A victor stands on a future battlefield over the bodies of both defeated armies, the blood in her hair matching her name, Red; a time agent, an operative of Agency, she surveys the ruin and sees something which should not be there, a sheet of paper with the words burn before reading handwritten upon it.
Perhaps foolishly, Red does read it, and the letters which come after from her counterpart and opposite in Garden, the time agent known as Blue, establishing an illicit dialogue as they tease and taunt each other from Mongolia to Atlantis, from London to Beijing, across strands and eons: this is how you lose the time war.
What Red is initially unclear, certainly she is more than just human, her ultimate goal as flexible as her methods, weaving braids upstream and down to shift probabilities to ensure an eventual victory for Agency over Garden, indirect actions whose consequences are as pebbles dropped in a river whose course will not change for centuries.
The modus operandi of Blue is the same, though the goals are contrary: “You must dwell, says Garden, within time to shift it in lasting ways; play a slow game, but win.” Both agents operate with autonomy and purpose, but in their communications they each have allowed themselves to become distracted, and that is but one step away from corrupted.
The new novel from Amal El-Mohtar and Max Gladstone, the poetic texture of the language of This is How You Lose the Time War is woven back on itself in intricate loops and knots, beaded with vivid images, mighty events and apparently small potentially of equal consequence in the pattern of a China teacup ground under the heel of a boot.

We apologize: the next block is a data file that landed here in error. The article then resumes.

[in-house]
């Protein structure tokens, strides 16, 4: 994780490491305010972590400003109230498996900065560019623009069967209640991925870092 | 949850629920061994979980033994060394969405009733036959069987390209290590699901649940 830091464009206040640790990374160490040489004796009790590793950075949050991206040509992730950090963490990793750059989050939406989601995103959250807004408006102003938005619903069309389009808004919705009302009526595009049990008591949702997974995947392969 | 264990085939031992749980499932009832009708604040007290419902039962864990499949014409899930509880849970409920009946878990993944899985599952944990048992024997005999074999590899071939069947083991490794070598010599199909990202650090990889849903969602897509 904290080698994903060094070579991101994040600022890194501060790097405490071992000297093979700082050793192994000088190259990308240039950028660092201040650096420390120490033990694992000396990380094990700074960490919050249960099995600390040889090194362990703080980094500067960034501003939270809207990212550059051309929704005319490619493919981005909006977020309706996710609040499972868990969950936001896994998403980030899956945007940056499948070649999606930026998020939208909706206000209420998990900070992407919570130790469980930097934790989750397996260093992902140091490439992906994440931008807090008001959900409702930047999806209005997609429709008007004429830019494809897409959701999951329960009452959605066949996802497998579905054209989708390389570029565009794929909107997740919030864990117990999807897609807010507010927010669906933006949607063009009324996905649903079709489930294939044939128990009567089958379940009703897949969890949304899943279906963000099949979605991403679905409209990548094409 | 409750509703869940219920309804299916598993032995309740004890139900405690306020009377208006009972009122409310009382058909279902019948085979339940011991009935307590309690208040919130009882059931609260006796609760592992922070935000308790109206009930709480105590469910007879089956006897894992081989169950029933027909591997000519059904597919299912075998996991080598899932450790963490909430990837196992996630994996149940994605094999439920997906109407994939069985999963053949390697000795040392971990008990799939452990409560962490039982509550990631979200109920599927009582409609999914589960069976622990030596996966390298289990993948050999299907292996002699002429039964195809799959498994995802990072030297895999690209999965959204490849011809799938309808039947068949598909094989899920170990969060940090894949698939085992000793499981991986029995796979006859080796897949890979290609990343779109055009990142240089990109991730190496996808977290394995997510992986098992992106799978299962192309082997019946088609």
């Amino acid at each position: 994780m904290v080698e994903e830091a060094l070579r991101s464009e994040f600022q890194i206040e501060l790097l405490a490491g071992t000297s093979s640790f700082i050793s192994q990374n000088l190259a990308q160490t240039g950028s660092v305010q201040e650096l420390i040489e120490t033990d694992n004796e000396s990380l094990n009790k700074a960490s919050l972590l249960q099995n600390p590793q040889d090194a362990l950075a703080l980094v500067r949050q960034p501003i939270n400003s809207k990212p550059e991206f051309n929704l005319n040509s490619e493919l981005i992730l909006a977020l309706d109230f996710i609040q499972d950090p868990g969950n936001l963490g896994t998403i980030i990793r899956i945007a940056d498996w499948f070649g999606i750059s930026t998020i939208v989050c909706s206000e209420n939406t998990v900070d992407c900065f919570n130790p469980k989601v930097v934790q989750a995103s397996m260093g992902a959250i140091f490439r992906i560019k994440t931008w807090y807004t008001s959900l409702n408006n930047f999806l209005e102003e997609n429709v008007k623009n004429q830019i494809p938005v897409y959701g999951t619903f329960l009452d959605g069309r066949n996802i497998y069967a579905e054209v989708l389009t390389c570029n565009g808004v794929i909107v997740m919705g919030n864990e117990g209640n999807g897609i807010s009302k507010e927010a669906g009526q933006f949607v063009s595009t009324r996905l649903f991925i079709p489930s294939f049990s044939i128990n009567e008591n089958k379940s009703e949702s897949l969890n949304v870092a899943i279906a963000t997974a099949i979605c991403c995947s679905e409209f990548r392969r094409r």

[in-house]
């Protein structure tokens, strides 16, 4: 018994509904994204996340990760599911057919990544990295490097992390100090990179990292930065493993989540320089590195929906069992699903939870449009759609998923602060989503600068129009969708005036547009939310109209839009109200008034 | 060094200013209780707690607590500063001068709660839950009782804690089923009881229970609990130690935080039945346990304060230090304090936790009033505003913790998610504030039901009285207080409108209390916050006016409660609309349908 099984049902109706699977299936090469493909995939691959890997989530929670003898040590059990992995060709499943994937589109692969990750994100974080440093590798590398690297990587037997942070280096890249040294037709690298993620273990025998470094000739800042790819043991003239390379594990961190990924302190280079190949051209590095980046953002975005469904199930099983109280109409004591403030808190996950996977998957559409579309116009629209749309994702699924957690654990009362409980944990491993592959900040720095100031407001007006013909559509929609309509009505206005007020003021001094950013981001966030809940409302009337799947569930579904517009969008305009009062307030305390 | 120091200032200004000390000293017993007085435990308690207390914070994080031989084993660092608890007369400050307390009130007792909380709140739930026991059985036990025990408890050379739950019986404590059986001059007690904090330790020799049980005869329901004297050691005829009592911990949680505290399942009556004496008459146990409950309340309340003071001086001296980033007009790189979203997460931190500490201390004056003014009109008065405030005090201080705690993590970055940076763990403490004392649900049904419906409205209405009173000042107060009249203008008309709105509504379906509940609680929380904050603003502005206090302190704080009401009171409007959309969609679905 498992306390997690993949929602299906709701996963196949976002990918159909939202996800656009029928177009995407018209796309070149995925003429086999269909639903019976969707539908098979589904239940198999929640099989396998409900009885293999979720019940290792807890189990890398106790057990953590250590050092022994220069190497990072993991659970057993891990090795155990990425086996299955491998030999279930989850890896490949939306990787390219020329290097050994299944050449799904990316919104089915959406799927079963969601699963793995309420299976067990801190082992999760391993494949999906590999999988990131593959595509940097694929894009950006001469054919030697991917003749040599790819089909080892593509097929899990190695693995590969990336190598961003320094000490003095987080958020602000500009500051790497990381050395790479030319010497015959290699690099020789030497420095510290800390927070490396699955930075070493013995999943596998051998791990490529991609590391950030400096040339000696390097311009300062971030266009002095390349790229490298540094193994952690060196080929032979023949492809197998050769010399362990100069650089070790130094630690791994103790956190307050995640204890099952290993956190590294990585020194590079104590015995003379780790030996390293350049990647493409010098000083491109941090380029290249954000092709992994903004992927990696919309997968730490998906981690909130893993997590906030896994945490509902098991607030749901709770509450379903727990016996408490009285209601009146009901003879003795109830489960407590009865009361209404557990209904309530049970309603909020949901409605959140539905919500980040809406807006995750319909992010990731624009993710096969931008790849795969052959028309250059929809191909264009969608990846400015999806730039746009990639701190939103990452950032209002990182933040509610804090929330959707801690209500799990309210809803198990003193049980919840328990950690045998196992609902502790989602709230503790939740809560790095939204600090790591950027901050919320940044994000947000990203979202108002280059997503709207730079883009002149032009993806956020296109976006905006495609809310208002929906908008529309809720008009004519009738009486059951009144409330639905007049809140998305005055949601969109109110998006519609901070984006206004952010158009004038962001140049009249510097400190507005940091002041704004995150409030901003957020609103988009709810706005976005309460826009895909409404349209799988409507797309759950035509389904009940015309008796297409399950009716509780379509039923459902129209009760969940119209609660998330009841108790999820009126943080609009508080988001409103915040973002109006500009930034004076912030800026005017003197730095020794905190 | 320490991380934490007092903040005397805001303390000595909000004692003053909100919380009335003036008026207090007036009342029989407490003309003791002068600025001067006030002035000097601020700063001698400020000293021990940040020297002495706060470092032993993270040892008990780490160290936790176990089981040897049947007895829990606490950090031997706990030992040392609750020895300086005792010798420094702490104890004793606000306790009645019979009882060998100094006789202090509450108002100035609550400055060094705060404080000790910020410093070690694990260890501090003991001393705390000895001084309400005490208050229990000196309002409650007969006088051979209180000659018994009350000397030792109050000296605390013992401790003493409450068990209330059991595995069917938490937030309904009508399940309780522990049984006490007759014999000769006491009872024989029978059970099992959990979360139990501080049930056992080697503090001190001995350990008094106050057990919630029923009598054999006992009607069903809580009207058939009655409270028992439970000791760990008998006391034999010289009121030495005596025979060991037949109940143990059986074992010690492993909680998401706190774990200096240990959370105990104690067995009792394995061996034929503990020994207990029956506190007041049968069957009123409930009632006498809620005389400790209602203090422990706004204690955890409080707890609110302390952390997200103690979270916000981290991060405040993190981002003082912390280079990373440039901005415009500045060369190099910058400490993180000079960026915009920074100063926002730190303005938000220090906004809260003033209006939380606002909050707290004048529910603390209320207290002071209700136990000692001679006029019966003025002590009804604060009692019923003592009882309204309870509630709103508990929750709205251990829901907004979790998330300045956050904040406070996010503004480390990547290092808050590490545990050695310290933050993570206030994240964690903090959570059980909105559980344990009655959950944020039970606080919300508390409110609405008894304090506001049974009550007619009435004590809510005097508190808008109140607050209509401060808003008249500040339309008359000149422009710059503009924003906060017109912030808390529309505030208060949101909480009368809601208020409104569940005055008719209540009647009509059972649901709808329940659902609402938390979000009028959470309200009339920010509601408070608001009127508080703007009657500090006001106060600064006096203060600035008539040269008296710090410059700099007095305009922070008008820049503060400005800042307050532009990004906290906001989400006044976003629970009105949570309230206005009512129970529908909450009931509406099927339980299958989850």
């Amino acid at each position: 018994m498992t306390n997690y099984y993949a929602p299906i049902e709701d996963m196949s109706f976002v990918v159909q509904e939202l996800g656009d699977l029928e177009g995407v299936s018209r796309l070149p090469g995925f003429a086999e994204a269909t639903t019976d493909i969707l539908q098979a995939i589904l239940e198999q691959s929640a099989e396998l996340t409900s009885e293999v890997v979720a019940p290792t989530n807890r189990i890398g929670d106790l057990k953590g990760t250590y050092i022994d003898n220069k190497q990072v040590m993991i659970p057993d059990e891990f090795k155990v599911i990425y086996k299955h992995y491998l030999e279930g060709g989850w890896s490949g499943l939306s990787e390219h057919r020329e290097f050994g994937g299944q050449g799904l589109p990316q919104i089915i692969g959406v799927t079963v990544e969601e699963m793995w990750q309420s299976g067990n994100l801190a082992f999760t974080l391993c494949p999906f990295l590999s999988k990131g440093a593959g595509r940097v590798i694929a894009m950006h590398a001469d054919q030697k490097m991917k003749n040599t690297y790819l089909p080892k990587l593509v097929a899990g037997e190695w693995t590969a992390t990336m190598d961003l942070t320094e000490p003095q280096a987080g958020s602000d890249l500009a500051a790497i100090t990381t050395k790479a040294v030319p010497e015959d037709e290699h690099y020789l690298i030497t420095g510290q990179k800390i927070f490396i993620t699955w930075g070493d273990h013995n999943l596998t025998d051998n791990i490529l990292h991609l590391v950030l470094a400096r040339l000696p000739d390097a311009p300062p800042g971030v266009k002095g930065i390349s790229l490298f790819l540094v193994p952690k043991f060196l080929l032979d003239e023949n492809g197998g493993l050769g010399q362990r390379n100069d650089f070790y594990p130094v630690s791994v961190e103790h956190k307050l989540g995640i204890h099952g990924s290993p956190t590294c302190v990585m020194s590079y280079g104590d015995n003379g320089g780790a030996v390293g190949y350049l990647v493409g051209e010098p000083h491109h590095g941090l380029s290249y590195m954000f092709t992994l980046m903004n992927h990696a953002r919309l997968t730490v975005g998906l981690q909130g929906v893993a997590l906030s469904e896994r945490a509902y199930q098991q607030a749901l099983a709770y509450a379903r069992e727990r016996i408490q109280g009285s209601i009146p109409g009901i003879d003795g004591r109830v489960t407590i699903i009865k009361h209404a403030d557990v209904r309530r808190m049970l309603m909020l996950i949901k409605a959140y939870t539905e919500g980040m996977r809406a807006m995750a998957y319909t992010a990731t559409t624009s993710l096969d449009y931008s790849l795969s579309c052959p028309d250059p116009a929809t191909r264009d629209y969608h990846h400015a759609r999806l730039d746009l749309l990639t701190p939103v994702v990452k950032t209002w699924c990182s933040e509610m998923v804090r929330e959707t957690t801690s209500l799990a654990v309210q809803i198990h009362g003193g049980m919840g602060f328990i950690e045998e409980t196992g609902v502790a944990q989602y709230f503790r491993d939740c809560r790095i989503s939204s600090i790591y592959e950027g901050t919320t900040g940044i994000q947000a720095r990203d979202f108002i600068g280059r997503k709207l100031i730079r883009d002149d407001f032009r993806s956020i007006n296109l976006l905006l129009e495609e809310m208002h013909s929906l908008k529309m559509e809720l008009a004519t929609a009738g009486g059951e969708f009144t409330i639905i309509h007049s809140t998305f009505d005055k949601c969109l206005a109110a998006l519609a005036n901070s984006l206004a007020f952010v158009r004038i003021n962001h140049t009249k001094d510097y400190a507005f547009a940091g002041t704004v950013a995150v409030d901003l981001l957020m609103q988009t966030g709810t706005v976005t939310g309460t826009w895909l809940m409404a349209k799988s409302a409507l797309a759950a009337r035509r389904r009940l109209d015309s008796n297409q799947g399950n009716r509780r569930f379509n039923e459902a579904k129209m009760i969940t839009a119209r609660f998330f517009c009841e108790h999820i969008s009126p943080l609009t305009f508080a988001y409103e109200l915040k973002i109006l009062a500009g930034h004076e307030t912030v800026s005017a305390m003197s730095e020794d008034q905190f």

Seeking meaning in random objects, the nuance of the words chosen and their combination is everything, in the rings of trees, in the tracks of lava, in the entrails of slaughtered animals, the divination of messages as their dialogue continues, sequential but non-linear, and always on their tracks is the unseen Seeker.
The abstraction of the war which will never end contrasted by a scene where Red is summoned to an iteration of her Commandant on a battlefield of the Russian front, the blood frozen on the ground and the corpses taken by mould, in order to end the conflict Red and Blue must find an alternative even if that is treason.
Instead they find each other, see themselves as the other sees them, as assassinations become assignations and El-Mohtar and Gladstone weave their words into a powerful binding logic bomb, This is How You Lose the Time War beautifully conceived and written in shifting tones with clockwork precision underpinning its Möbius convolutions, one of the most fascinating books of the year so far.
This is How You Lose the Time War is available from 18th July from Jo Fletcher Books